c) Roland Burris pounding on the door, bawling Let me in, I'm entitled, while the Capitol cops reluctantly prepare to haul him away. Not for violating the sanctity of the club, to which Burris is entitled to join, but for violating copyright on Michelle's favorite saying, viz, "I'm entitled! You owe me!"
d) Grubenor Blago chaining himself to the Executive Mansion, roaring defiance at an Assembly and Senate composed of half scoundrels and half ninnies elected by a majority of boobs, dolts, and all sorts of combustible rubbish for racial demagogues.
e) the collapse of The One's economic program because the presses at the Bureau of Printing and Engraving are otherwise occupied in printing pardon blanks for Atty. Genl. Holder who leans toward granting pardons to thousands of supplicants for jobs in The One's administration.
f) the clownish if murderously meant struggles between the new Secy of State and the new National Security Adviser. The One's famous testiness as his waffle eating is interrupted, will only increase as all those pesky fanatics continue to insist on blowing up civilization instead of letting The One get on with the task of remaking racist America...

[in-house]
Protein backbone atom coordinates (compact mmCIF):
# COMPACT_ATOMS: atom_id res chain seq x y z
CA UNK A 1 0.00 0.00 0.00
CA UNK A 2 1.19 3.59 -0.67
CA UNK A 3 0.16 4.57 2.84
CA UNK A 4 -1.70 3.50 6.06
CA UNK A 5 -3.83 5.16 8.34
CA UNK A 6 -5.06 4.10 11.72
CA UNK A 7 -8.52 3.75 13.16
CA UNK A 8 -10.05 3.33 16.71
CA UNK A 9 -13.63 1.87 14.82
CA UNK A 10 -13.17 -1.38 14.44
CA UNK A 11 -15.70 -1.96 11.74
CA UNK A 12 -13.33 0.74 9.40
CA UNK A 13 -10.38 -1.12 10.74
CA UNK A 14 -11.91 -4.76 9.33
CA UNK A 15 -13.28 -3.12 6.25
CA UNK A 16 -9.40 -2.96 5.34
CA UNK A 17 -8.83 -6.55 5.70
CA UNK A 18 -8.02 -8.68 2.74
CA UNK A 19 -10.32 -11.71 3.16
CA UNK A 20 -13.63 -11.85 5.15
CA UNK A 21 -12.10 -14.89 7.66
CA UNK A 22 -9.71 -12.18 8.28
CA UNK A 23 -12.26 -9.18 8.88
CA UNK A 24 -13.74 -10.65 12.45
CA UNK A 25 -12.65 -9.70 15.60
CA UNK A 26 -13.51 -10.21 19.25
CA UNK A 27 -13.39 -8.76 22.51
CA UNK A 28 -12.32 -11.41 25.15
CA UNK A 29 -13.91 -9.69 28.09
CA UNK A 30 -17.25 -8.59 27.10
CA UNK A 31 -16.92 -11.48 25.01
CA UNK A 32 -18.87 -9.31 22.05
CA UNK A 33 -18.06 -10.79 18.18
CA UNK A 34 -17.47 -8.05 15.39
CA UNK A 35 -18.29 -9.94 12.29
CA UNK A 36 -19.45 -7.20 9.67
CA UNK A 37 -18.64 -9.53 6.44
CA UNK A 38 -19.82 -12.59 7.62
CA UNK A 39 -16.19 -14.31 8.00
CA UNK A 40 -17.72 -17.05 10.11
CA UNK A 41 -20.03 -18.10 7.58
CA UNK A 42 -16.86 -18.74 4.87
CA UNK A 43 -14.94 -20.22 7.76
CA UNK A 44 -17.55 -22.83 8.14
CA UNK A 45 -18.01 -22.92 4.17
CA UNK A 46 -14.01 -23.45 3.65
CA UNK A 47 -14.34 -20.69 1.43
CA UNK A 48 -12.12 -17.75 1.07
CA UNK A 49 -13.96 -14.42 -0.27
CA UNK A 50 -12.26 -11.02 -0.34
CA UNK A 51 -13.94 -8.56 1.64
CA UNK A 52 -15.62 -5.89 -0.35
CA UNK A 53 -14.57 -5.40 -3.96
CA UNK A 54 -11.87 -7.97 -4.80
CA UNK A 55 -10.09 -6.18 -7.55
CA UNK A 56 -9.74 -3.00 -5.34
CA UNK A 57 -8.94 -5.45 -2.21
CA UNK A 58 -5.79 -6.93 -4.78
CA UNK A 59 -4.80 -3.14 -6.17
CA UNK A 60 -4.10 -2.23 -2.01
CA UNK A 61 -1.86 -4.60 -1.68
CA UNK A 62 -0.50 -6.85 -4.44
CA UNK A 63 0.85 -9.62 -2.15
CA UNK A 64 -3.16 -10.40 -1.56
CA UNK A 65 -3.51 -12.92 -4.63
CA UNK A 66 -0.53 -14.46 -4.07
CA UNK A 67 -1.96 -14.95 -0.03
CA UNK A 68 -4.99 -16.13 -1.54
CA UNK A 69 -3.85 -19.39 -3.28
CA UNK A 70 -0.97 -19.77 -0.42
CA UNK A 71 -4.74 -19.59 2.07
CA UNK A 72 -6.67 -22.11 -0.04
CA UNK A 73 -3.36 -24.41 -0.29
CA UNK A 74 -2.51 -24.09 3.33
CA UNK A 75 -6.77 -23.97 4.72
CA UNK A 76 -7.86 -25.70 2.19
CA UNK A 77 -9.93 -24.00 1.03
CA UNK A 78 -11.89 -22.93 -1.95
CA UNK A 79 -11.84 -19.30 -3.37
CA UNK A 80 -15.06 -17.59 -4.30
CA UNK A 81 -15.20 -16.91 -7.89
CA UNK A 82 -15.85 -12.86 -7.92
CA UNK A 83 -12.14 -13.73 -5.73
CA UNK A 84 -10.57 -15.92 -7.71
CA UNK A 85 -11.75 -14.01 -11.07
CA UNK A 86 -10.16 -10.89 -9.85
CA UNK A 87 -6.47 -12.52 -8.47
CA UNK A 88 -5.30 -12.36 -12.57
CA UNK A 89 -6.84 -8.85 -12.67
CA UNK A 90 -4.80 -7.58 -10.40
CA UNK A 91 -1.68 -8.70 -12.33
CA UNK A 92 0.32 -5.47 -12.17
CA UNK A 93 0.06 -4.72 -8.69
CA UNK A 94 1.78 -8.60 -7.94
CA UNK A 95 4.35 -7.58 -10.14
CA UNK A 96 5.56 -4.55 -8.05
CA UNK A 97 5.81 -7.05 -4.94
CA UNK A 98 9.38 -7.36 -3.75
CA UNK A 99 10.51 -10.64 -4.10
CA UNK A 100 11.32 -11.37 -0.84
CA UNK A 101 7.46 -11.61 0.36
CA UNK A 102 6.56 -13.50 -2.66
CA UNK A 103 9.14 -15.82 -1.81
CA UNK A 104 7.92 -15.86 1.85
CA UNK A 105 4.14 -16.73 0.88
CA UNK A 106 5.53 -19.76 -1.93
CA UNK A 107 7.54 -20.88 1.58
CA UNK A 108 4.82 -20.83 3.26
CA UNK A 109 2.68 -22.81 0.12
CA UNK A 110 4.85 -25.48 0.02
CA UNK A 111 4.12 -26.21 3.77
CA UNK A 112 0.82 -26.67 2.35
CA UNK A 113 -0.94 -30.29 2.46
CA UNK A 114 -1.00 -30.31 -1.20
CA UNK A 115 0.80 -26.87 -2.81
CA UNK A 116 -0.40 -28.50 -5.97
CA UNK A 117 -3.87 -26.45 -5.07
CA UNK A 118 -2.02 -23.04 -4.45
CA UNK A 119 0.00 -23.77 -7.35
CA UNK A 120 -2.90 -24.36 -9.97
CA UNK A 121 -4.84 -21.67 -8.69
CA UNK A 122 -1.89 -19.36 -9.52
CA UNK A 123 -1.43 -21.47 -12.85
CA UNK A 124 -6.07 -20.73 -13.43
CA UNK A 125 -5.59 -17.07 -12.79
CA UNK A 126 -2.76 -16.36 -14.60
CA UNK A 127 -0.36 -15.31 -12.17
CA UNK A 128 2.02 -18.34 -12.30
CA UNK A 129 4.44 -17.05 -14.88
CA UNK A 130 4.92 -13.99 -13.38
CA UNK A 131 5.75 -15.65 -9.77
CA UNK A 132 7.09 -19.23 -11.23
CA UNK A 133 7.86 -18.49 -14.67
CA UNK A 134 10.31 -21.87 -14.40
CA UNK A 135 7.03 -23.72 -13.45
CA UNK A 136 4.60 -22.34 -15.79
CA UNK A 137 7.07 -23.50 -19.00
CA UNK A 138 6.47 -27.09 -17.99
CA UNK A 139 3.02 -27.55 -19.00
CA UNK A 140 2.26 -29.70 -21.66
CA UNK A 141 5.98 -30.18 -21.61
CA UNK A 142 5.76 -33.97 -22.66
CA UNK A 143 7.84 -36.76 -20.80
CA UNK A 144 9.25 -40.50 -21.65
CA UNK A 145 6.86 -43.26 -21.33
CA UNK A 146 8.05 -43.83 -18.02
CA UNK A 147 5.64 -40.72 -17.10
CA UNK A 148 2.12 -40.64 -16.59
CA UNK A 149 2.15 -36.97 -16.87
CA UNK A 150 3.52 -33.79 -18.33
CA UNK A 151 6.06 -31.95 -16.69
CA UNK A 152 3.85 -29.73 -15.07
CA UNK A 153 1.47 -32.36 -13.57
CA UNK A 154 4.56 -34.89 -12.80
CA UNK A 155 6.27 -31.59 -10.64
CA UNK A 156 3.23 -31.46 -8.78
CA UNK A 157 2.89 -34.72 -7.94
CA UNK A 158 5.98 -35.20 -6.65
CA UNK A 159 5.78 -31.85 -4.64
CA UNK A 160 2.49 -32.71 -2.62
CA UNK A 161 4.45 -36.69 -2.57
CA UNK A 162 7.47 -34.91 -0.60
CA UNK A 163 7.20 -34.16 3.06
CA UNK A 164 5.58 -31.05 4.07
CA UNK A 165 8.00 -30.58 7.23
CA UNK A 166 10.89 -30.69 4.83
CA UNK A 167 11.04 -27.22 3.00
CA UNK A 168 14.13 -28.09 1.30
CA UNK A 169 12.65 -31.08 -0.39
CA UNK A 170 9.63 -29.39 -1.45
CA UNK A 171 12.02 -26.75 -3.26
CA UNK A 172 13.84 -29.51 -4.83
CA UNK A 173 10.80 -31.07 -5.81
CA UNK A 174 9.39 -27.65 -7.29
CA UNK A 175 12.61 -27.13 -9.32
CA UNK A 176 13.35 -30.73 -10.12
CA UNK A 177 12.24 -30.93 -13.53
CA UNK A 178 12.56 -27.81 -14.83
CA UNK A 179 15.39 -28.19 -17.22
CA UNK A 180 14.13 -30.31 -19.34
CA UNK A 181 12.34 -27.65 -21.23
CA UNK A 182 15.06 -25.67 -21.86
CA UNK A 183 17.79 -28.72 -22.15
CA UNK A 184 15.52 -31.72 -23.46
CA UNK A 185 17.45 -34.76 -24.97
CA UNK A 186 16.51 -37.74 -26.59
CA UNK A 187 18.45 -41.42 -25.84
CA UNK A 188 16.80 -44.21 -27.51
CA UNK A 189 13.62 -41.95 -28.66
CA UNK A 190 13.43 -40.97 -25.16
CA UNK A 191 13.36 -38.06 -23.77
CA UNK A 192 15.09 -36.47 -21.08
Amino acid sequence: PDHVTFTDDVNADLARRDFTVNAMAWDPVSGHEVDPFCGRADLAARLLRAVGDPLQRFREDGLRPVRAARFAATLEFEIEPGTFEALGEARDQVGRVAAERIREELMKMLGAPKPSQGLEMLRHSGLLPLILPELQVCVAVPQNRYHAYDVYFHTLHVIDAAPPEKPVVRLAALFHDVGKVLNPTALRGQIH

And this is only what is visible at the moment. God knows what other acts The One will give us in these next four years. Barnum sulks in his tent as The New Greatest Show on Earth prepares to bellyflop.
Who's Jim Carrey, again?
I have not seen the movie that's why I can't comment so much on your observations. But judging on the past Jim Carrie movies like Ace Ventura, Liar Liar, Bruce Almighty, etc, Jim Carries never fails to amuse me. I think this too. Movies like these are really aimed at making you laugh. I think the script and over production are not really that important.
(6) Bob Steele made the following comment | Jan 8, 2009 1:01:44 AM | Permalink
I came accross your site after finding a Christmas card that my late uncle, Warren Jackson of Burbank, CA sent to my parents on December 10, 1944 from the U.S.S. Zeilin. I think he was on the Zeilin from early 1943 until late 1945 and he was on board during the Kamikase hit. I'll check back for additional info on your early posts on the Zeilin. Thanks. Bob Steele Albany, Oregon